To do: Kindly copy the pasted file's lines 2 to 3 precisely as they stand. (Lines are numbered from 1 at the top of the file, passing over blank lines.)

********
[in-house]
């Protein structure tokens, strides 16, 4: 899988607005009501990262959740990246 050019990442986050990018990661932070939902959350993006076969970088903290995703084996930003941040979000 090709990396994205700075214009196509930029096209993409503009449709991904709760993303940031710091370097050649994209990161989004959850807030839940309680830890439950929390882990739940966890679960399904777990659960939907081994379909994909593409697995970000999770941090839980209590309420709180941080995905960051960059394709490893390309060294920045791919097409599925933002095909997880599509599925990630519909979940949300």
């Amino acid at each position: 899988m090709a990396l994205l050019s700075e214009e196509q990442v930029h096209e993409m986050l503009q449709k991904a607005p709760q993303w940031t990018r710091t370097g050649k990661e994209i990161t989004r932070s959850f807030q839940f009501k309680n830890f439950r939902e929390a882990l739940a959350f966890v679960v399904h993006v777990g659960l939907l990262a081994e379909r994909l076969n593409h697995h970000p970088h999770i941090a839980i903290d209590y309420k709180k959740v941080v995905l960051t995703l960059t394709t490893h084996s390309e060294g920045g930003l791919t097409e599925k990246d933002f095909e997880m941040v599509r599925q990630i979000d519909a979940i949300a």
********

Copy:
């Protein structure tokens, strides 16, 4: 899988607005009501990262959740990246 050019990442986050990018990661932070939902959350993006076969970088903290995703084996930003941040979000 090709990396994205700075214009196509930029096209993409503009449709991904709760993303940031710091370097050649994209990161989004959850807030839940309680830890439950929390882990739940966890679960399904777990659960939907081994379909994909593409697995970000999770941090839980209590309420709180941080995905960051960059394709490893390309060294920045791919097409599925933002095909997880599509599925990630519909979940949300």
């Amino acid at each position: 899988m090709a990396l994205l050019s700075e214009e196509q990442v930029h096209e993409m986050l503009q449709k991904a607005p709760q993303w940031t990018r710091t370097g050649k990661e994209i990161t989004r932070s959850f807030q839940f009501k309680n830890f439950r939902e929390a882990l739940a959350f966890v679960v399904h993006v777990g659960l939907l990262a081994e379909r994909l076969n593409h697995h970000p970088h999770i941090a839980i903290d209590y309420k709180k959740v941080v995905l960051t995703l960059t394709t490893h084996s390309e060294g920045g930003l791919t097409e599925k990246d933002f095909e997880m941040v599509r599925q990630i979000d519909a979940i949300a």